Saturday, July 5, 2014

Salmonfly Hatch Almost Finished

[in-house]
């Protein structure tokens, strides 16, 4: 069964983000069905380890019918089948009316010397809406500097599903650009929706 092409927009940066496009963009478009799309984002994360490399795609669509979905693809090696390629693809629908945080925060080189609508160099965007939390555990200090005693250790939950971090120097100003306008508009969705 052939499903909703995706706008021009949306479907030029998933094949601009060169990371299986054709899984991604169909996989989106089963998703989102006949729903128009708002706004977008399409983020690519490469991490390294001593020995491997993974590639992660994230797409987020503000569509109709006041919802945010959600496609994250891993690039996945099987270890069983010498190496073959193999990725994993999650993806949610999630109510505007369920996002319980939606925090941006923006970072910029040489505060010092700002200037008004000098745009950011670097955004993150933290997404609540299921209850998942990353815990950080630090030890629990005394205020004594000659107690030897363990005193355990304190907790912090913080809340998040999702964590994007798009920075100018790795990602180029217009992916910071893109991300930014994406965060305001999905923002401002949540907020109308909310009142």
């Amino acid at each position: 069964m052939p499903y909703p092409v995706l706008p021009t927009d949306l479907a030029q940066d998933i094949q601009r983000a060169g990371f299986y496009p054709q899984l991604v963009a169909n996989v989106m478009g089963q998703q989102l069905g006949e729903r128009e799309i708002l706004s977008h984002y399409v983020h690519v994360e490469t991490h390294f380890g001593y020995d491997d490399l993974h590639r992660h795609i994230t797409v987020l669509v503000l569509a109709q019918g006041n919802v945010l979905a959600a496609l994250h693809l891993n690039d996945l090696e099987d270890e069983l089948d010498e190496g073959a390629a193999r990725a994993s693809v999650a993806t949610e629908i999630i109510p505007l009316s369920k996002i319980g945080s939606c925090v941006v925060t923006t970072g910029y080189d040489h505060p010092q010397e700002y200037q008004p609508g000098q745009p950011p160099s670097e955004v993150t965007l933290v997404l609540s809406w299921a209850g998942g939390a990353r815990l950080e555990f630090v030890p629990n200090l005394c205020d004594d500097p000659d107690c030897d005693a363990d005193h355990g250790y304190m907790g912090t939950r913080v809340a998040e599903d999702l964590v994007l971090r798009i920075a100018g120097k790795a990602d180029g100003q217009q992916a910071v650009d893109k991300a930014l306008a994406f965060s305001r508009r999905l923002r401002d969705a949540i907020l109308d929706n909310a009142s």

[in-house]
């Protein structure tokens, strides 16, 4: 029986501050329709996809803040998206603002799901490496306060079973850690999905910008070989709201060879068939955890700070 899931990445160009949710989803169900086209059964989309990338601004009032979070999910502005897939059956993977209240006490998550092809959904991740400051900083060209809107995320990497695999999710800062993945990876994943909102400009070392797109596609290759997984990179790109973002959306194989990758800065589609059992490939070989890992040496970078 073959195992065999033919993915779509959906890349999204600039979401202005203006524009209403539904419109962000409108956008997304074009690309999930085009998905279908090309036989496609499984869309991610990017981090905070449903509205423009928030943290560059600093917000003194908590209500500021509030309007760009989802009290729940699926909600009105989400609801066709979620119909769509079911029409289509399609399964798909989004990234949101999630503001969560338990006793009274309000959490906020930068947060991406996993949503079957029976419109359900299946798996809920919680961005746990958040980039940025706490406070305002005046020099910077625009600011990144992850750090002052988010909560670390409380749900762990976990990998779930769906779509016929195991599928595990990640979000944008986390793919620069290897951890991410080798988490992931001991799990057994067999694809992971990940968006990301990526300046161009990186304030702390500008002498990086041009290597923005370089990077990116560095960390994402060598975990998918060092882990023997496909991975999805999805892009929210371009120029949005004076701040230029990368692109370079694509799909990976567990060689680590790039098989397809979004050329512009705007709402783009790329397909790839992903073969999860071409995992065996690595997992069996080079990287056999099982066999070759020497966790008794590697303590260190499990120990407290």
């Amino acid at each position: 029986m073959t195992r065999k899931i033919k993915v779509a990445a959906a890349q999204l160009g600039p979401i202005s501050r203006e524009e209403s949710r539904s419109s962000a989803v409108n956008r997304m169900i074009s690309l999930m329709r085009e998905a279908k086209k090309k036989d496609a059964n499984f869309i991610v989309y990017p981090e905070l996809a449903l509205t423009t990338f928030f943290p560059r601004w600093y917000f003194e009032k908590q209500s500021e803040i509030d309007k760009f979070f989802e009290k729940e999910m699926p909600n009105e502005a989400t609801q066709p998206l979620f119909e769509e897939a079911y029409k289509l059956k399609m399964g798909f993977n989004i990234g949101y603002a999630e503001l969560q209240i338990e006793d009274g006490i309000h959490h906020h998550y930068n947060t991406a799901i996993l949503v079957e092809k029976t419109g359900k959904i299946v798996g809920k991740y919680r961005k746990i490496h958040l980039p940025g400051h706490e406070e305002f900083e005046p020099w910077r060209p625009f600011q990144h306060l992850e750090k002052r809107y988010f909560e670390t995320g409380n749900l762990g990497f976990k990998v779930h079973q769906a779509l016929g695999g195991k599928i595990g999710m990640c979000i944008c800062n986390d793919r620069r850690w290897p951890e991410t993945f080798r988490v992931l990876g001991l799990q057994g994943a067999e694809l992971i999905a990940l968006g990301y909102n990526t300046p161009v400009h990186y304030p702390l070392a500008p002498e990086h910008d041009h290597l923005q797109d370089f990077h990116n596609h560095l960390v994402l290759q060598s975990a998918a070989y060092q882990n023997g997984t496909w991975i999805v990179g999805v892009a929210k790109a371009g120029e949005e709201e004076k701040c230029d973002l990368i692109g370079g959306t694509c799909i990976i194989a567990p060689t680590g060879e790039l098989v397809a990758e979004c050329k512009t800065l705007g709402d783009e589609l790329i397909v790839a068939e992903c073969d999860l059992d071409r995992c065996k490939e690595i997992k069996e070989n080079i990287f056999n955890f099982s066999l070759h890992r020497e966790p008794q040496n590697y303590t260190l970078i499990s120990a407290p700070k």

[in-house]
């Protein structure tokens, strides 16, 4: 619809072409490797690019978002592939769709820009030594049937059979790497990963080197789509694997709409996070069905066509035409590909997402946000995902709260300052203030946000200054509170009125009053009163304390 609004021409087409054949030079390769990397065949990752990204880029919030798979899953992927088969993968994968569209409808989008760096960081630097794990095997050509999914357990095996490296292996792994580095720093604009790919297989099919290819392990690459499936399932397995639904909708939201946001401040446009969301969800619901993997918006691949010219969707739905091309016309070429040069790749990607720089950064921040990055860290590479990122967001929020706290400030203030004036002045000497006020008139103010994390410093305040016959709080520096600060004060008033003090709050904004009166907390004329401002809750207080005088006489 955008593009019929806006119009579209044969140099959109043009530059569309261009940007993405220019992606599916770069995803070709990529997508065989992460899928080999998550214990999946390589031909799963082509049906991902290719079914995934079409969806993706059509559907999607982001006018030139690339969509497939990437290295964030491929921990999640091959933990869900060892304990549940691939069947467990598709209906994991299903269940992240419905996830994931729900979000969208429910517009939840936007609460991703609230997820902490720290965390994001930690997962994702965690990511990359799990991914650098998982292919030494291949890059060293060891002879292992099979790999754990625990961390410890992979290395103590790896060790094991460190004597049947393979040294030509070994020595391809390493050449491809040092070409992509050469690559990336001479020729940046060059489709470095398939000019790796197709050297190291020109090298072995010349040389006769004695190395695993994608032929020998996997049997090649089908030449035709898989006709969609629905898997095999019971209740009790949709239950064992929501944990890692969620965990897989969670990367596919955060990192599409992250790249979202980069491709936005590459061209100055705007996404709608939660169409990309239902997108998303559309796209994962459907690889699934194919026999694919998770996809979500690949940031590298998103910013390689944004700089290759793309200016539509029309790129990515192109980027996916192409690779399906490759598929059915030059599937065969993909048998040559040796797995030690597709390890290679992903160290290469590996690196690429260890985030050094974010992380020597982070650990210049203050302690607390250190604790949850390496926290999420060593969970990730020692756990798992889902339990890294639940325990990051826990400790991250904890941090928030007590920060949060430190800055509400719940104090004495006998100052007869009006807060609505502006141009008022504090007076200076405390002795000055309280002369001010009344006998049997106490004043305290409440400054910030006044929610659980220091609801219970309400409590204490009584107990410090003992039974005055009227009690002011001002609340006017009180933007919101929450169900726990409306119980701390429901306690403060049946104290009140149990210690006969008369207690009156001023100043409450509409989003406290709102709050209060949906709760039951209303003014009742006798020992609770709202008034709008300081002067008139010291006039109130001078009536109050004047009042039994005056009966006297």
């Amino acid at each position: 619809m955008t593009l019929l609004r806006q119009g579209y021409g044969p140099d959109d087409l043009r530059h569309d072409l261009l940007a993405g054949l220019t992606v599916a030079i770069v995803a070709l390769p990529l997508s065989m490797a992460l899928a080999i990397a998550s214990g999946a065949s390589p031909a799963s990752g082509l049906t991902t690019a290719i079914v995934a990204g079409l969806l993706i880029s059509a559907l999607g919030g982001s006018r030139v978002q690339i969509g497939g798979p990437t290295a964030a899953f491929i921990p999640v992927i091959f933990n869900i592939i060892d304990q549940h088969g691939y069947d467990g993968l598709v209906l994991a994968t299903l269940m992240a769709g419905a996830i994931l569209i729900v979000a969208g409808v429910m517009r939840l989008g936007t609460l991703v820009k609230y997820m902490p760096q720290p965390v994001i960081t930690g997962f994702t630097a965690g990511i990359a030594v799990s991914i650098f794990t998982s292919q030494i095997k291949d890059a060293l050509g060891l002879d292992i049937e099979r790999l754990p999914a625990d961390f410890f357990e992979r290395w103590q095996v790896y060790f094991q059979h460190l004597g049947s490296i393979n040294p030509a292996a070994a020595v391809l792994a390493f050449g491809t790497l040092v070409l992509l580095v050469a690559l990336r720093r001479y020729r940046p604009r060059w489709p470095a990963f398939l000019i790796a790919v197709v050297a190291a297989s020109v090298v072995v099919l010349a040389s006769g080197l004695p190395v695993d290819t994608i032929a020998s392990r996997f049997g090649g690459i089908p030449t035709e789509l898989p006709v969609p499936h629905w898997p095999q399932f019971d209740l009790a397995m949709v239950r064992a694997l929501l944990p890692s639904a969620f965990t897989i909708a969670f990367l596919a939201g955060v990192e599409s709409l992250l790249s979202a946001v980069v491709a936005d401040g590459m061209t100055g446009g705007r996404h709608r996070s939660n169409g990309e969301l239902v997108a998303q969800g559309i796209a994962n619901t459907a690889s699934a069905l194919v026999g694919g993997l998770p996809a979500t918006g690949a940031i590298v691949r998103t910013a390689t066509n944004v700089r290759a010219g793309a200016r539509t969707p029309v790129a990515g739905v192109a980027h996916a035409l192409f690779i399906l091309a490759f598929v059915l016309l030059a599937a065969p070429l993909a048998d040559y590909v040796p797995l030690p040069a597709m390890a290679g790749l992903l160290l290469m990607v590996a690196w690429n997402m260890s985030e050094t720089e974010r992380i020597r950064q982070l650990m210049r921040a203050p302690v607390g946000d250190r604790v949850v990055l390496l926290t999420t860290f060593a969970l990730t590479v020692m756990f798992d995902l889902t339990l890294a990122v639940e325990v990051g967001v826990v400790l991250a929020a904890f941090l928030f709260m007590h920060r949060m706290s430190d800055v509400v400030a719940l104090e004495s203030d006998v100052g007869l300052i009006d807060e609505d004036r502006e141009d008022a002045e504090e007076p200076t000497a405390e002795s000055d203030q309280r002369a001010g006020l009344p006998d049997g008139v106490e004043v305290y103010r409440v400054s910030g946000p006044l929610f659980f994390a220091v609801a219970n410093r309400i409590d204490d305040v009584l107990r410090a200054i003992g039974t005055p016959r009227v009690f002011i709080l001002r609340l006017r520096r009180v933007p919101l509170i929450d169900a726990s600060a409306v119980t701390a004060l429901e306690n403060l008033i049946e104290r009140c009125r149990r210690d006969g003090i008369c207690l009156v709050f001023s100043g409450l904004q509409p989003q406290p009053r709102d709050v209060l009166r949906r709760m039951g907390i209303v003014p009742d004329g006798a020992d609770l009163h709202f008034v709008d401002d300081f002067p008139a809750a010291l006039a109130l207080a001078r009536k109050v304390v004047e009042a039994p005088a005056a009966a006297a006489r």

Yellowstone National Park Firehole River- With the recent warm weather, I expect the Firehole River to slow down mid day from 12-3 or possibly 4p.m. Although, P.M.D's and white miller caddis are still hatching in the mornings and evenings. This is a great time to be fishing the Firhole with some dry flies in a size 14 or 16. Gibbon River- The Gibbon continues to be productive for most fisherman. The water temperature is a little cooler than the Firehole and Madison, so the Gibbon should fish well throughout the day. With this in mind, mornings and evenings will still be better than mid day. Rusty spinners and elk hair caddis in a size 14 seem to do the trick for these fun brown trout above and below Gibbon Falls. Madison River- Pool #1 and above 7 mile bridge has been fishing the best with rusty spinners, elk hair caddis, and P.M.D.'s. Nymphs such as copper johns, phesant tail emergers, and princes are another great way of fishing these memorable stretches. Yellowstone Lake- Reports of healthy cutthroats are being caught off of several points throughout the lake. Surprisingly, a few fisherman are still catching lake trout off of Gull point using woolly buggers and jakes lures. These lake trout should be moving into deeper water soon with the warm weather forecast we have for the next week. Yellowstone River- Closed until July 15th. Lamar Valley- Beginning to clear up, but still not recommended for fishing just yet. Montana- Gallatin River- Nymphing continues to be the most productive way of fishing the Gallatin River. Jacklin's salmonfly nymph with a size 14 copper john has been a great combination on the cool running Gallatin. Salmonflys are still near Big Sky, but are moving closer each day. Hebgen Lake- Cruising fish can be spotted in the late mornings and evenings just off the shoreline gulping various nymphs. Midges continue to be a large part of the trout's diet, but callibaetis are starting to show up in small numbers. Black and brown woolly buggers are doing great when casted in front of a cruising trout and stripped slowly. Trollers are having luck with rapala's, large spoons, and golden spinners. Between Hebgen and Quake- Salmonflys are hatching between the lakes and fisherman are having great luck with Jacklin's own salmonfly pattern. Size 8 or 6 orange stimulators have been working well with a lightening bug or Jacklin's salmonfly nymph trailing behind the dry. Below Quake- Evening fishing has been the best with elk hair caddis and numerous caddis nymphs. Brown serendipities and iris caddis have produced great success in the last few minutes of light. Salmonflys are just above McAtee bridge and will move swiftly with this warm weather. Henry's Lake- Big fish are beginning to congregate near creek inlates because of the rising water temperature. Brown, black, and olive woolly buggers are attracting trout in the early mornings and late evenings. Damselfly nymphs are a great pattern when fishing in 4 feet of water or less. Trollers are still catching big fish with size 4 woolly buggers and olive sculpin patterns. The weeds continue to grow each day so trollers may soon find it harder to find those open pockets where fish hold. -Dillon Given

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